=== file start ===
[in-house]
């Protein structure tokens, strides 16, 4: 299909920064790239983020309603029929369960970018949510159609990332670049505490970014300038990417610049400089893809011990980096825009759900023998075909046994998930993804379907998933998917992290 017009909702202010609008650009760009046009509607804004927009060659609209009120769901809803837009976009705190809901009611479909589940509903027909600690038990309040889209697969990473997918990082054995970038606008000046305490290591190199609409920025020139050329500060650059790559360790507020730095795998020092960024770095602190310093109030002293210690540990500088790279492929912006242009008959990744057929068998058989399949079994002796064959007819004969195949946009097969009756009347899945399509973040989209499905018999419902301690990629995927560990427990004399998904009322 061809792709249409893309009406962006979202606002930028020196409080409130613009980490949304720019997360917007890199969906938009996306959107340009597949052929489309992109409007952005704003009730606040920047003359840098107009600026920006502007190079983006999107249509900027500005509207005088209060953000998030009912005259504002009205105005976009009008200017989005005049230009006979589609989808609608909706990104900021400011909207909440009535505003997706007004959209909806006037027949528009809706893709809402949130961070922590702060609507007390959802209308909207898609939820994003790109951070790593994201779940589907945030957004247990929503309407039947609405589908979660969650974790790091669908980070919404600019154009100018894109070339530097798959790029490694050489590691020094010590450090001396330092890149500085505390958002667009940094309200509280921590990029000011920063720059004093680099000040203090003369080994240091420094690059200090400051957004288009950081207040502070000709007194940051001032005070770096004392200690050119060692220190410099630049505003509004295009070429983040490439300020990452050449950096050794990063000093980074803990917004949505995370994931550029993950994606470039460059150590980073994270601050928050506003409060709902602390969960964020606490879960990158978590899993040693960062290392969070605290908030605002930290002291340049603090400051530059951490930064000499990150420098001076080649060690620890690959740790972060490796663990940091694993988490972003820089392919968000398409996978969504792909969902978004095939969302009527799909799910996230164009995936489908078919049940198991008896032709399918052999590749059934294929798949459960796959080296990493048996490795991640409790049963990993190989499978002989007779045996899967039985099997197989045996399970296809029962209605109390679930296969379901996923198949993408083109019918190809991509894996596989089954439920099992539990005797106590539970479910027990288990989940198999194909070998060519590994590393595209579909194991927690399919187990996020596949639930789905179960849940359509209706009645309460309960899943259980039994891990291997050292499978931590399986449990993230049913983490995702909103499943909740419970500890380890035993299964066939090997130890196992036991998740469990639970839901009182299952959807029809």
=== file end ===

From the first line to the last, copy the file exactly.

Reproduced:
[in-house]
């Protein structure tokens, strides 16, 4: 299909920064790239983020309603029929369960970018949510159609990332670049505490970014300038990417610049400089893809011990980096825009759900023998075909046994998930993804379907998933998917992290 017009909702202010609008650009760009046009509607804004927009060659609209009120769901809803837009976009705190809901009611479909589940509903027909600690038990309040889209697969990473997918990082054995970038606008000046305490290591190199609409920025020139050329500060650059790559360790507020730095795998020092960024770095602190310093109030002293210690540990500088790279492929912006242009008959990744057929068998058989399949079994002796064959007819004969195949946009097969009756009347899945399509973040989209499905018999419902301690990629995927560990427990004399998904009322 061809792709249409893309009406962006979202606002930028020196409080409130613009980490949304720019997360917007890199969906938009996306959107340009597949052929489309992109409007952005704003009730606040920047003359840098107009600026920006502007190079983006999107249509900027500005509207005088209060953000998030009912005259504002009205105005976009009008200017989005005049230009006979589609989808609608909706990104900021400011909207909440009535505003997706007004959209909806006037027949528009809706893709809402949130961070922590702060609507007390959802209308909207898609939820994003790109951070790593994201779940589907945030957004247990929503309407039947609405589908979660969650974790790091669908980070919404600019154009100018894109070339530097798959790029490694050489590691020094010590450090001396330092890149500085505390958002667009940094309200509280921590990029000011920063720059004093680099000040203090003369080994240091420094690059200090400051957004288009950081207040502070000709007194940051001032005070770096004392200690050119060692220190410099630049505003509004295009070429983040490439300020990452050449950096050794990063000093980074803990917004949505995370994931550029993950994606470039460059150590980073994270601050928050506003409060709902602390969960964020606490879960990158978590899993040693960062290392969070605290908030605002930290002291340049603090400051530059951490930064000499990150420098001076080649060690620890690959740790972060490796663990940091694993988490972003820089392919968000398409996978969504792909969902978004095939969302009527799909799910996230164009995936489908078919049940198991008896032709399918052999590749059934294929798949459960796959080296990493048996490795991640409790049963990993190989499978002989007779045996899967039985099997197989045996399970296809029962209605109390679930296969379901996923198949993408083109019918190809991509894996596989089954439920099992539990005797106590539970479910027990288990989940198999194909070998060519590994590393595209579909194991927690399919187990996020596949639930789905179960849940359509209706009645309460309960899943259980039994891990291997050292499978931590399986449990993230049913983490995702909103499943909740419970500890380890035993299964066939090997130890196992036991998740469990639970839901009182299952959807029809």